Iggy Pop’s Had Enough of You … Yeah, YOU!
If Iggy Pop is indeed serious about Post Pop Depression being his final album, he’s sure picked a spectacular way to say goodbye. During the second half of the record’s last song, “Paraguay,” the Stooges frontman uncorks a furious, sprawling rant against modern society, particularly people who spend their days spreading useless information from behind a computer keyboard. (Hey, wait a minute …)
“I feel like I’m closin’ up after this,” Pop recently said of the new album, on which he collaborates with Queens of the Stone Age frontman Josh Homme. “To really make an album, you really have to put everything into it. The energy’s more limited now.”
You wouldn’t know Pop’s got any stamina issues based on Post Pop Depression, which you can hear in full over at NPR right now. If the closing minutes of “Paraguay” are to be taken literally – always a dangerous assumption – it seems more likely he’s just fed up with our fearful, computer- and criticism-obsessed culture.
After admitting that he dreams of getting away “to a new life, where there’s not so much f—ing knowledge,” he starts pointing fingers: “I don’t want any of this information. I don’t want you. No, not anymore, I’ve had enough of … you. Yeah, I’m talking to YOU.”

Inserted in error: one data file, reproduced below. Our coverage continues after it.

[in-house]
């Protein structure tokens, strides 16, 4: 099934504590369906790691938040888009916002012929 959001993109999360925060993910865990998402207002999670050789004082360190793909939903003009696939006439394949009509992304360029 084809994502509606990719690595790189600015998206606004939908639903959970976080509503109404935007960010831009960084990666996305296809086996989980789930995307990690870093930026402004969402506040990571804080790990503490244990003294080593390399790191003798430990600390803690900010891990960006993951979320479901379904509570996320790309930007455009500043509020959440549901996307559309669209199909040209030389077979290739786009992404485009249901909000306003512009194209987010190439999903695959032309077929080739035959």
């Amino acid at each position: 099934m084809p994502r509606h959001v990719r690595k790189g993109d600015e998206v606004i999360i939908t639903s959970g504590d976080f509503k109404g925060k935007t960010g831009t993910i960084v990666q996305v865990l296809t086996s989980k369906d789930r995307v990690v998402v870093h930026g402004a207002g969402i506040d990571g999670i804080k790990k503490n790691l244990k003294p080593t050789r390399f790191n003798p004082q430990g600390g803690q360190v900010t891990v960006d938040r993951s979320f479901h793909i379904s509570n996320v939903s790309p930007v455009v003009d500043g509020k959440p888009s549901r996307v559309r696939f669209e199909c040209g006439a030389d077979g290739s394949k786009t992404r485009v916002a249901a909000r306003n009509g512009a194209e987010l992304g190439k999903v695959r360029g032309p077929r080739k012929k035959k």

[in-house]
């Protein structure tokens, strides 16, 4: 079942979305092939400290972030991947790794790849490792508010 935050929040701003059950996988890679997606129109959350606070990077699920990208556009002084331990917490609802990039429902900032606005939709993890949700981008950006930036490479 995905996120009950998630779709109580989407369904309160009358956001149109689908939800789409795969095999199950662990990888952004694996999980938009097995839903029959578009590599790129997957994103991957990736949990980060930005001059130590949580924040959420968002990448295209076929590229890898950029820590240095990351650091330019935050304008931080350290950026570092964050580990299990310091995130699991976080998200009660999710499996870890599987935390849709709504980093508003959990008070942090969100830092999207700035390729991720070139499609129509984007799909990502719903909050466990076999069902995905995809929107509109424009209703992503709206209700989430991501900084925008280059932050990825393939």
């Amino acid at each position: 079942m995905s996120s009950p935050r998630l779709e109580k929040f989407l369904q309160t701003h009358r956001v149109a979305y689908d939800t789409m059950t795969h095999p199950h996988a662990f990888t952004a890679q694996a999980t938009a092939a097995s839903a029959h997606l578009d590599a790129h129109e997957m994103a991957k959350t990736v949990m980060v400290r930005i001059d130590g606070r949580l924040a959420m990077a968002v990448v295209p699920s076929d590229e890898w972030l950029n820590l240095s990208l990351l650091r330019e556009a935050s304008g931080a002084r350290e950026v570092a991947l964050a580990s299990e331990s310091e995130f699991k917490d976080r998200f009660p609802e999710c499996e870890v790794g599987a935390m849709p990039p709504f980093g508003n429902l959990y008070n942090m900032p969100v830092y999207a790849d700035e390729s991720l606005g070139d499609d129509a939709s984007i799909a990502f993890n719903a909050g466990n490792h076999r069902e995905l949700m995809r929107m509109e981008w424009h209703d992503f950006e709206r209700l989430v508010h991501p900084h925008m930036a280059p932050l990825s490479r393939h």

Paraguay is Pop’s destination of choice, or, maybe more accurately, anywhere he can live “free of criticism, free of manners and mores,” somewhere “where people are still human beings, where they have spirit.”
Pop saves his harshest words for some unspecified keyboard warrior, whom he seems to blame for wounding his very soul: “You take your motherf—ing laptop, just shove it into your goddamn foul mouth, down your s—heel gizzard, you f—ing phony two-faced, three-timing piece of turd! And I hope you s— it out with all the words in it, and I hope the security services read those words and pick you up, and flay you for all your evil and poisonous intentions, cause I’m sick and it’s your fault! And I’m going to go heal myself now.”
There’s much more where that came from, and it sounds a whole lot cooler coming direct from Pop, with Homme and company kicking up a big ruckus and chanting about wild animals doing whatever they damn well want to do in the background. Also be sure to check out the album’s excellent first single “Gardenia” and the even better follow-up, “Sunday.”
See the Stooges and Other Rockers in the Top 100 Albums of the ’70s